This game is similar to MadLibs, as you provide all the parts of a sentence and then allow your child to choose words to form a unique sentence.

Here’s how to do it: Write out all of the pronouns (io, tu, lui, lei, Lei, noi, voi, loro), a selection of verbs (volare, ridere, sorridere, pensare, andare), and some nouns (il gatto, il cane, l’albero, il poliziotto, l’Italia, etc.)

Keep each category of words in its own pile. Your child can select a pronoun, verb and possibly a noun to form a sentence. For example, “Io volo con il gatto” (I fly with the cat).

You can help your child to form grammatically correct sentences by providing prepositions (con, sopra, sotto) when needed. The sillier the sentence, the better!

4. Sing in Italian

Download, purchase, or stream some simple songs in Italian in which you and your child can sing along. For example, you can search for Christmas carols or lullabies.

Encourage your child to sing along, or to sing from memory when you have free time in the car, while walking, or some other time. Sing along together, or help your child as needed to remember the lyrics.

5. Charades

Charades is a really fun game and there are so many opportunities to tailor it to your child’s needs. First, write out a selection of verbs, nouns or phrases to act out.

Once you’ve formed two teams, start by having the first team draw a verb, noun, and phrase to act out while the other team guesses. This can be as simple as two teams — you and your child — or can involve other children and family members.

6. I Spy

This game is an excellent option when you’re on the go or exploring a new place. It will encourage your child to view and describe his or her surroundings in Italian.

You can give your child a prompt of “Io vedo…” (“I see…”) and then let him or her choose an item to identify in Italian. For example, “Io vedo una nuvola grande e bianca.” (I see a big, white cloud).

7. Describe an Imaginary Friend

If your child has an imaginary friend, ask him or her to describe him or her to you in Italian. For example, “Luisa è simpatica, alta e bionda. Le piace nuotare e saltare la corda.” (Luisa is friendly, tall and blond. She likes to swim and jump rope.).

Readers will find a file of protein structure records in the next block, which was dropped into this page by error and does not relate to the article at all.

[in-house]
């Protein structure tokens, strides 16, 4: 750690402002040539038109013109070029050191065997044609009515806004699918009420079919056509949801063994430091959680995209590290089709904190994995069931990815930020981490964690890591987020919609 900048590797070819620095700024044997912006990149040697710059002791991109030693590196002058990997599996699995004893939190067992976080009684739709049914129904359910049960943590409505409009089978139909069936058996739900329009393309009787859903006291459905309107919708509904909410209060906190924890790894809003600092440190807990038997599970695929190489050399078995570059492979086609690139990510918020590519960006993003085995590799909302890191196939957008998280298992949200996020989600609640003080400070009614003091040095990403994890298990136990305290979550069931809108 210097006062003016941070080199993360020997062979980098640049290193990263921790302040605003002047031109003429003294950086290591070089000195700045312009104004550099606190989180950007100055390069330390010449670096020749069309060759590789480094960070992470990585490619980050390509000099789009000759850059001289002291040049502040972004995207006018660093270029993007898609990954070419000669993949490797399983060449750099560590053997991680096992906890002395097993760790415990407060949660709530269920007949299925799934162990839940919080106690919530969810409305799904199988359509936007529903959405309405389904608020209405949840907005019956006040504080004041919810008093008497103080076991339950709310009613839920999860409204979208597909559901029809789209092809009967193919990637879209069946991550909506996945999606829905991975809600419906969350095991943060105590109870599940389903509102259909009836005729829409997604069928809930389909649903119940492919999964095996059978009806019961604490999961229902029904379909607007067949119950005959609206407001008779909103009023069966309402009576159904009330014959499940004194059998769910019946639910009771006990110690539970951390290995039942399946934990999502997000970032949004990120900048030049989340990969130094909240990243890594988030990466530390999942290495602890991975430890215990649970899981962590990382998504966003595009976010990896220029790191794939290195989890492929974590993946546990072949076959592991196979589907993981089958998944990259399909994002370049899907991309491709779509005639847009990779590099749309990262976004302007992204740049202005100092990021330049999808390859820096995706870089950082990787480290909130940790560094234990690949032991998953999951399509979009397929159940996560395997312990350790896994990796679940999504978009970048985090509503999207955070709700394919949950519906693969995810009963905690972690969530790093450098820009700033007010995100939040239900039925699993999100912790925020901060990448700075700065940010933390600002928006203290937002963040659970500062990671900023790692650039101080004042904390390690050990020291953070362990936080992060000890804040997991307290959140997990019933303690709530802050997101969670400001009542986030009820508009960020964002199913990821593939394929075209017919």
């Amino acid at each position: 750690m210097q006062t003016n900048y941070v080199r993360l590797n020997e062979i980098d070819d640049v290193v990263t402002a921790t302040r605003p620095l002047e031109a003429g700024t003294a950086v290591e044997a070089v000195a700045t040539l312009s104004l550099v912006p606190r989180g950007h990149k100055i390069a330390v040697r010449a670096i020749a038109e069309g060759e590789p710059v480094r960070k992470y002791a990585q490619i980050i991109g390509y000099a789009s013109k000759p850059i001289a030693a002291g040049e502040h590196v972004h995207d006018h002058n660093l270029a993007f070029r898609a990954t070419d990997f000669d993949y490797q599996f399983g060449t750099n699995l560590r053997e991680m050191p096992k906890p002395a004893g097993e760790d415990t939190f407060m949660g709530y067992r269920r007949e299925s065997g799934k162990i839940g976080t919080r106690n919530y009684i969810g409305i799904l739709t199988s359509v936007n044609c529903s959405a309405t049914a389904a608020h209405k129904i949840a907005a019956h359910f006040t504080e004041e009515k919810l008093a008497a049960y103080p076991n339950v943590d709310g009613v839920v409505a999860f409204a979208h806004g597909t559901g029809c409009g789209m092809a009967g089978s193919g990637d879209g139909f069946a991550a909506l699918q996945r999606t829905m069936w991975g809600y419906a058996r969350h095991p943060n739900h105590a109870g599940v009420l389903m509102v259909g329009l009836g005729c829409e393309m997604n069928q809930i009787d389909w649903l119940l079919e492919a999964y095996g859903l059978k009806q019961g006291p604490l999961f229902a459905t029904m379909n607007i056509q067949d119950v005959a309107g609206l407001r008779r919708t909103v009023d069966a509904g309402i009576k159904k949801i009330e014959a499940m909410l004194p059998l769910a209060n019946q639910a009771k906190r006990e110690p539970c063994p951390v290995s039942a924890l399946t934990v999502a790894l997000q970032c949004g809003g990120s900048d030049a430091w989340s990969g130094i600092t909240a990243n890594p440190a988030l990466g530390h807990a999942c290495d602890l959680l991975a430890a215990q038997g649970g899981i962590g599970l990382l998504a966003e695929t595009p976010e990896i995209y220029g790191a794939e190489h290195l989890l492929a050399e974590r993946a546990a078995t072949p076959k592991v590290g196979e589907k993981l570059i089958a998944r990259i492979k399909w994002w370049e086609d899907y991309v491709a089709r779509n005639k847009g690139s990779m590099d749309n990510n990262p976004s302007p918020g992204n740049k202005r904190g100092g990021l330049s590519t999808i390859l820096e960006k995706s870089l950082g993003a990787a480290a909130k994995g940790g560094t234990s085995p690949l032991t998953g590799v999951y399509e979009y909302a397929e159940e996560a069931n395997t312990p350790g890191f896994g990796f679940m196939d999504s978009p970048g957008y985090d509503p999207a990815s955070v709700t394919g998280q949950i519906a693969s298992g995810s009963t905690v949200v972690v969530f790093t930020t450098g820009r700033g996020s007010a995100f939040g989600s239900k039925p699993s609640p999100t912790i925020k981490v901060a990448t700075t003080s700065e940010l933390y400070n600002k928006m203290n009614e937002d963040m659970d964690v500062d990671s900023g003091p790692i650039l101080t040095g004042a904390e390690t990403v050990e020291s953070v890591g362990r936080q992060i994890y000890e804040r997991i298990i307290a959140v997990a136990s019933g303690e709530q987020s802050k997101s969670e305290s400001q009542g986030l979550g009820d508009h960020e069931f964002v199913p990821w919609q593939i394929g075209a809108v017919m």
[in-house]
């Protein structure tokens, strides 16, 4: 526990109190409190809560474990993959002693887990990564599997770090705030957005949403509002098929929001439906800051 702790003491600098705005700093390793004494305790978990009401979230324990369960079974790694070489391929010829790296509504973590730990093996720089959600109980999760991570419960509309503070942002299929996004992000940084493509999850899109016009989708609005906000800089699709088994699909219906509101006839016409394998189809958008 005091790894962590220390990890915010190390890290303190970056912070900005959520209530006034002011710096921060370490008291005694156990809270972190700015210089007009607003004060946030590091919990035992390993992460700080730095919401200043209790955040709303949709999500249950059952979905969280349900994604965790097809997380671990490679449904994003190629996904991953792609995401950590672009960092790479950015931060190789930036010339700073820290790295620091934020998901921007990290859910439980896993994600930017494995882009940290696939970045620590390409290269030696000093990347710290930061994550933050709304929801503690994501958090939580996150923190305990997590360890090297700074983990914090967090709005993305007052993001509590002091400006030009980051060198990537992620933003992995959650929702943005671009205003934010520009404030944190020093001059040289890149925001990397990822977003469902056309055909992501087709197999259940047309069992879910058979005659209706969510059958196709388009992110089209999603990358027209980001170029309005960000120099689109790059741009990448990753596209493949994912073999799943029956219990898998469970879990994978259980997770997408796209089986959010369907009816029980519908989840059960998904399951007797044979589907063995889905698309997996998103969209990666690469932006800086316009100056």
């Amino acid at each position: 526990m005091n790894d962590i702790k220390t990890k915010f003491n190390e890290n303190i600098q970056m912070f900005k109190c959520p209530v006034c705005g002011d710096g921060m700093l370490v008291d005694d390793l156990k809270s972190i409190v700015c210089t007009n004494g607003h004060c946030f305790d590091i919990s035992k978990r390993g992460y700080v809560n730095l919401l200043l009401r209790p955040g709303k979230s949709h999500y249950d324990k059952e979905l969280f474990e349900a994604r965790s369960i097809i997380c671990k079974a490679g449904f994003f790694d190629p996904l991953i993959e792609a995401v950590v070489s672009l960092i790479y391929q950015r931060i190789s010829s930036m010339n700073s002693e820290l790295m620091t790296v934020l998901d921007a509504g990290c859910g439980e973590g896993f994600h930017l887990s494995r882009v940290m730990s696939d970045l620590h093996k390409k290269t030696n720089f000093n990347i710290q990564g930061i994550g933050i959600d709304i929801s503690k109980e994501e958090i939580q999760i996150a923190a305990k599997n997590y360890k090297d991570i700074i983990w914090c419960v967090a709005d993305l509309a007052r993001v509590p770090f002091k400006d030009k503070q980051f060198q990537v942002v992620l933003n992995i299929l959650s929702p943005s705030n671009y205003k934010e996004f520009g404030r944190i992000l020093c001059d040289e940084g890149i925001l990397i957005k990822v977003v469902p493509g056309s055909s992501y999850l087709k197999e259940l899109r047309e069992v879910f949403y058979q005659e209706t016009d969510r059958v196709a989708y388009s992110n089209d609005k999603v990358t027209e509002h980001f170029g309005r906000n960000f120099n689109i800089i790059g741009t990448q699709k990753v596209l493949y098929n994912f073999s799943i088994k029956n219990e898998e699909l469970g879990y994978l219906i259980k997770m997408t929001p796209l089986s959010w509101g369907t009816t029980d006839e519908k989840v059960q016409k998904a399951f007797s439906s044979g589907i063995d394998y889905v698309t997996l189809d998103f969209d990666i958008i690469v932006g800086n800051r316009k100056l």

This helps to build useful Italian vocabulary. You can also ask your child to talk to his or her imaginary friend in Italian! This is a playful way to show your child that Italian can be spoken anywhere and anytime.

8. Italian in the Kitchen

If you’re busy cooking in the kitchen, why not get your child involved? Go online to find a recipe in Italian to use. As you cook, have your child read the recipe and then ask him or her to name the ingredients as they go in the pot to be cooked.

You can also ask your child to retrieve ingredients with the Italian name (for example, farina, latte, pane), and describe the colors and size (“Com’è il pomodoro?” “What’s the tomato like?”). This is also a great Italian culture activity, as cooking and eating together as a family is a common tradition in Italy.

9. Identify Characteristics

Gather up some old magazines or newspapers laying around the house. Cut out pictures of objects and people from those magazines, and have your child describe the particular scene in Italian.

Encourage your child to use color, specific characteristics, and numbers to practice adjectives, quantity and more!

10. Give Commands

Designate a piece of clothing or a certain item, such as a hat or a scarf. Whenever someone is wearing that particular item, he or she is responsible for issuing commands to the other people in the group.

For example, the person wearing the item could say the following: “Gira a la destra; dimmi un piccolo racconto; chiamami ‘Alessandro’ quando mi parli” (“Turn to the right; tell me a short story; call me Alessandro when you speak to me”).

This game is meant to be silly and encourage children to practice commands in a fun and memorable way. The roles reverse whenever the person with the item issues a command that the other person chooses not to obey, or doesn’t obey.

11. Ask Questions

Ask your child any question in Italian. You can find a set of questions in your child’s Italian textbook or online. If your child  answers the question with the proper Italian grammar, he or she can then ask you a question.

The game can be played with just the two of you, or with other children. This is another exercise that can be silly and amusing, while simultaneously reinforcing interrogative words, grammar, and vocabulary.

Learning Italian doesn’t have to be boring. Make learning enjoyable for your child by playing games with him or her in between his or her lessons.

Photo by Leonid Mamchenkov

nadiaBPost Author: Nadia B.
Nadia B. teaches Italian in New York, NY. She graduated summa cum laude from New York University, with a double degree in Italian Language and Literature and Classical Music Performance. Learn more about Nadia here!